Archives For Truth

In our culture, the one truth imposed upon almost everybody is that you never impose your truth on others, especially your moral or religious truth. 

   But imposing is not the same thing as proposing.

Someone on Golgotha responds to Jesus’ ‘I thirst’ by holding up a sponge soaked with sour wine on a branch of hyssop.

Whoever did that for Jesus, it’s an odd thing to do.

Hyssop is a small, bushy plant. It looks like thyme or marjoram. It’s not a very strong plant. You wouldn’t look at it and think it could bear the weight of a sponge soaked with wine.

So why use it? Why at the cross? Why not a stick or a pole or a sword?

In the Old Testament, the Book of Exodus, hyssop is used to sprinkle the blood of the Passover lamb on the doorposts of the Israelites; so that, when the angel of death passed over their homes they would be spared judgment.

Just as Moses used hyssop and lambs’ blood to seal that first covenant so now does that same plant and Christ’s blood seal a new one. There’s more going on at the cross than the fulfillment of a Psalm or two.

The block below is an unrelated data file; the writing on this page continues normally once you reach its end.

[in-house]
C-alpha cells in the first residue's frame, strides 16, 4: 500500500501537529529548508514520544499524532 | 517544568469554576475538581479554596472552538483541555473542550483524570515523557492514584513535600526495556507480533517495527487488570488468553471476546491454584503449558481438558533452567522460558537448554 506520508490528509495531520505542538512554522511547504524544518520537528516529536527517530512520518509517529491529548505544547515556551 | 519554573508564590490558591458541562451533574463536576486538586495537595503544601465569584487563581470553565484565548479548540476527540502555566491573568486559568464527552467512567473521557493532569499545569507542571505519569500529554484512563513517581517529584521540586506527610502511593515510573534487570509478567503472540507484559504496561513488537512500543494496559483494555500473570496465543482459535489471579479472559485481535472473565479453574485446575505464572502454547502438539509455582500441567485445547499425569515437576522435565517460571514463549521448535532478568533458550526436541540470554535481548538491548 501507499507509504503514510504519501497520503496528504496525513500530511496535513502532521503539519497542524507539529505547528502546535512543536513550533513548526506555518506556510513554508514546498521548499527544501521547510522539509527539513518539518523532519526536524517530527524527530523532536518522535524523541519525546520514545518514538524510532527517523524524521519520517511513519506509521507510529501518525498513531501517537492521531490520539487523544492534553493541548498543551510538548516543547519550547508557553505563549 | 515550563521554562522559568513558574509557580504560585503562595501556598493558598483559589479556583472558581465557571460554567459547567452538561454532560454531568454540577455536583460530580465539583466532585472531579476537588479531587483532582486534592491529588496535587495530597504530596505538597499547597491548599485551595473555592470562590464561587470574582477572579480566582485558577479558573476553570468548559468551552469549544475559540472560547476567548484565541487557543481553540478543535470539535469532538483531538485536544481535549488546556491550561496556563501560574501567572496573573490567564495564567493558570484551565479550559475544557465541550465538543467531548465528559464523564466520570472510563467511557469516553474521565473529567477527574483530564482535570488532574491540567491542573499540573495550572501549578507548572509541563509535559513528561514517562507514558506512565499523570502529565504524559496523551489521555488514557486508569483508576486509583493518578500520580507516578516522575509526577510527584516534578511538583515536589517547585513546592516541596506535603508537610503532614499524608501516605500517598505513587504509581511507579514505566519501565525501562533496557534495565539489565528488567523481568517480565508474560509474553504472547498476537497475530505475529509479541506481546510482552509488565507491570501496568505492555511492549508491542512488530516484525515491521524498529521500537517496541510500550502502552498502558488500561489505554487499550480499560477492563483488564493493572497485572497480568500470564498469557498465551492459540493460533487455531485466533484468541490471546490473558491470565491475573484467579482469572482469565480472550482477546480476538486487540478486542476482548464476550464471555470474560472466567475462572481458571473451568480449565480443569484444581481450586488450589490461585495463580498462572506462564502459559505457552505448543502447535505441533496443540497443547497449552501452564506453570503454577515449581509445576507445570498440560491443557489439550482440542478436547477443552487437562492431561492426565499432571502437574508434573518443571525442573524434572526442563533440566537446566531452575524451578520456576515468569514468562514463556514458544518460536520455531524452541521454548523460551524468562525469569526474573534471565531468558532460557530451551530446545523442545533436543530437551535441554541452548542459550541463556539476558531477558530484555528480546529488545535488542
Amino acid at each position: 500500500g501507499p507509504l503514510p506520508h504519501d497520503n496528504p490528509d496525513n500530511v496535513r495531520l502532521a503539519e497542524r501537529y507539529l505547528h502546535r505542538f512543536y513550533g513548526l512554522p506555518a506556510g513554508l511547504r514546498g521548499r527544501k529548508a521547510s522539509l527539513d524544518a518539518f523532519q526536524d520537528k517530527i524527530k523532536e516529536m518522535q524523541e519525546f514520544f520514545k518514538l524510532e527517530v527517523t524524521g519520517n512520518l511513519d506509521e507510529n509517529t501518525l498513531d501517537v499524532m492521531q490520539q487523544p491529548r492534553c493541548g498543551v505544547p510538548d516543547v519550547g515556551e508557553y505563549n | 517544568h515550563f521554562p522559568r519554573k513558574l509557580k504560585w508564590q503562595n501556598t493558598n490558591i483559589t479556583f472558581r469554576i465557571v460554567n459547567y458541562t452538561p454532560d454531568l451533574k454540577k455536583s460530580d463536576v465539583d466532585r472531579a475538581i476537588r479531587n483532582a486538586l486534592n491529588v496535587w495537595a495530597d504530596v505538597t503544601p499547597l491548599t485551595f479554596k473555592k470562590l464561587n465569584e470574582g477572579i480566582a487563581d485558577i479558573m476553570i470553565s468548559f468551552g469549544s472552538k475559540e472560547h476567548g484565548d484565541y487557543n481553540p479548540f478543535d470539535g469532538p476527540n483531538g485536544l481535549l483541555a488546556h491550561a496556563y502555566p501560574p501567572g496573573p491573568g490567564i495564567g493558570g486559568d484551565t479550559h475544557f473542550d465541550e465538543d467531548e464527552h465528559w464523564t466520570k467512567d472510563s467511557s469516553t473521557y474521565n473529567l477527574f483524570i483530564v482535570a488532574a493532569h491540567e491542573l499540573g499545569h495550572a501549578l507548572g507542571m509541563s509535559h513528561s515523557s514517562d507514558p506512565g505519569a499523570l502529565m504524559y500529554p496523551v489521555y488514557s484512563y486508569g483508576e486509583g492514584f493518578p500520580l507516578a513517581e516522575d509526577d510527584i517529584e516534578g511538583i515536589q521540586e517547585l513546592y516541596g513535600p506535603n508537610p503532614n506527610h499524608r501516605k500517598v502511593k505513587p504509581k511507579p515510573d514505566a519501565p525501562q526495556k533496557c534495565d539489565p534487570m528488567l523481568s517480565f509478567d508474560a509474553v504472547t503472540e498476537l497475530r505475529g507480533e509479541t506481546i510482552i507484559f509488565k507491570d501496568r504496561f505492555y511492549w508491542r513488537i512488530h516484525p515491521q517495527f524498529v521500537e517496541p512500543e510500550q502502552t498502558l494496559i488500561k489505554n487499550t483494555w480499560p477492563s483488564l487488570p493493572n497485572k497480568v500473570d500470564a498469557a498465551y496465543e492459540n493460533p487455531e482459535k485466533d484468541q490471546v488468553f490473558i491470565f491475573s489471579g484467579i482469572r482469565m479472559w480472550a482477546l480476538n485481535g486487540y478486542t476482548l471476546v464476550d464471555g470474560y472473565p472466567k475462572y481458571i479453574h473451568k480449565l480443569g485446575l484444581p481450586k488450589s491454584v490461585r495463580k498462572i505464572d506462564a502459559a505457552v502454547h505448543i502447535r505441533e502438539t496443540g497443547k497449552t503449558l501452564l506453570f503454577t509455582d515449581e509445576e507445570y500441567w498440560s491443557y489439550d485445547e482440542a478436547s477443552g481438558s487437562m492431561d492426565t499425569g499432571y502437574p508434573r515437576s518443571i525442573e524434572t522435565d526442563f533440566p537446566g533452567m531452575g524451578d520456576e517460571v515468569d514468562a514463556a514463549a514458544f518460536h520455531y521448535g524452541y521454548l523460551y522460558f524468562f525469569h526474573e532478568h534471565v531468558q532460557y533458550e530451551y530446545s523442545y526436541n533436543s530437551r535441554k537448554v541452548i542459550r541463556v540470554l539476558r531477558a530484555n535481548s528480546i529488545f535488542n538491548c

At the beginning of the Gospel, John the Baptist meets Jesus and declares: ‘Behold, the Lamb of God that takes away the sins of the world.’

And earlier in this same chapter, when Jesus is judged by Pilate it’s at noon. The very same hour that thousands of passover lambs are slaughtered in the Temple.

And when Jesus is dying on the cross his leg bones are not broken- even though that was the Roman practice. His bones are not broken just as the bones of the passover lamb are not broken.

And when Jesus says he’s thirsty, he’s brought blood-red wine dripping from a branch of hyssop- the same plant that marks the people whom God will save.